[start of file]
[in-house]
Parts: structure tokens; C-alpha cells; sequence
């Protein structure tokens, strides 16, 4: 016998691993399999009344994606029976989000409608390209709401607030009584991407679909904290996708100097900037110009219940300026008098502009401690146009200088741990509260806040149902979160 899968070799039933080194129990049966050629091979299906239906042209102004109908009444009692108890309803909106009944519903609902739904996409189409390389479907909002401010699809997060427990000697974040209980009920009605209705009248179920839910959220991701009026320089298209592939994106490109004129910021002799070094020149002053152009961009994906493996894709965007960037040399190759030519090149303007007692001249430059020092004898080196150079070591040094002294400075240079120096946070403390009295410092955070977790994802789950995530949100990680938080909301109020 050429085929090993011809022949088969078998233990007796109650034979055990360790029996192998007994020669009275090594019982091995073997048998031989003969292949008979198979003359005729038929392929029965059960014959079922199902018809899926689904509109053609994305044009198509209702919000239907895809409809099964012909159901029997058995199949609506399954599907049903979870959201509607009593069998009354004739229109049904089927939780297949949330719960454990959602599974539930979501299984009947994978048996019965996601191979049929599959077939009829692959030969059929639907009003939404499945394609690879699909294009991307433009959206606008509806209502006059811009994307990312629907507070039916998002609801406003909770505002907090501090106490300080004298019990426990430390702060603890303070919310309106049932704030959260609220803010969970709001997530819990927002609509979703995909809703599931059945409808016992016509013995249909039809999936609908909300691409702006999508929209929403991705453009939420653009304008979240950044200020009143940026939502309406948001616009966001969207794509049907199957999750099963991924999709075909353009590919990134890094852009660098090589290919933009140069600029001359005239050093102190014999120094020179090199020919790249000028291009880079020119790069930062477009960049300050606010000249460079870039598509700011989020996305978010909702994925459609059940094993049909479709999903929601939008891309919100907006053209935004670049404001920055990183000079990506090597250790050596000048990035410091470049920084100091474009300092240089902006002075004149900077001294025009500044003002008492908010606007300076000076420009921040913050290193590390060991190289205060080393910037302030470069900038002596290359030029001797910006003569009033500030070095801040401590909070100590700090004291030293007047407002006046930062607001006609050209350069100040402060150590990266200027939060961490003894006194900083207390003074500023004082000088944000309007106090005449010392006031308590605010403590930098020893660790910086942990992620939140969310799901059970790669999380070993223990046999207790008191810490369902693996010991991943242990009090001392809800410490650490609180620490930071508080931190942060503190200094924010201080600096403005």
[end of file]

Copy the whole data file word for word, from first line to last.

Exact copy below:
[in-house]
Parts: structure tokens; C-alpha cells; sequence
């Protein structure tokens, strides 16, 4: 016998691993399999009344994606029976989000409608390209709401607030009584991407679909904290996708100097900037110009219940300026008098502009401690146009200088741990509260806040149902979160 899968070799039933080194129990049966050629091979299906239906042209102004109908009444009692108890309803909106009944519903609902739904996409189409390389479907909002401010699809997060427990000697974040209980009920009605209705009248179920839910959220991701009026320089298209592939994106490109004129910021002799070094020149002053152009961009994906493996894709965007960037040399190759030519090149303007007692001249430059020092004898080196150079070591040094002294400075240079120096946070403390009295410092955070977790994802789950995530949100990680938080909301109020 050429085929090993011809022949088969078998233990007796109650034979055990360790029996192998007994020669009275090594019982091995073997048998031989003969292949008979198979003359005729038929392929029965059960014959079922199902018809899926689904509109053609994305044009198509209702919000239907895809409809099964012909159901029997058995199949609506399954599907049903979870959201509607009593069998009354004739229109049904089927939780297949949330719960454990959602599974539930979501299984009947994978048996019965996601191979049929599959077939009829692959030969059929639907009003939404499945394609690879699909294009991307433009959206606008509806209502006059811009994307990312629907507070039916998002609801406003909770505002907090501090106490300080004298019990426990430390702060603890303070919310309106049932704030959260609220803010969970709001997530819990927002609509979703995909809703599931059945409808016992016509013995249909039809999936609908909300691409702006999508929209929403991705453009939420653009304008979240950044200020009143940026939502309406948001616009966001969207794509049907199957999750099963991924999709075909353009590919990134890094852009660098090589290919933009140069600029001359005239050093102190014999120094020179090199020919790249000028291009880079020119790069930062477009960049300050606010000249460079870039598509700011989020996305978010909702994925459609059940094993049909479709999903929601939008891309919100907006053209935004670049404001920055990183000079990506090597250790050596000048990035410091470049920084100091474009300092240089902006002075004149900077001294025009500044003002008492908010606007300076000076420009921040913050290193590390060991190289205060080393910037302030470069900038002596290359030029001797910006003569009033500030070095801040401590909070100590700090004291030293007047407002006046930062607001006609050209350069100040402060150590990266200027939060961490003894006194900083207390003074500023004082000088944000309007106090005449010392006031308590605010403590930098020893660790910086942990992620939140969310799901059970790669999380070993223990046999207790008191810490369902693996010991991943242990009090001392809800410490650490609180620490930071508080931190942060503190200094924010201080600096403005």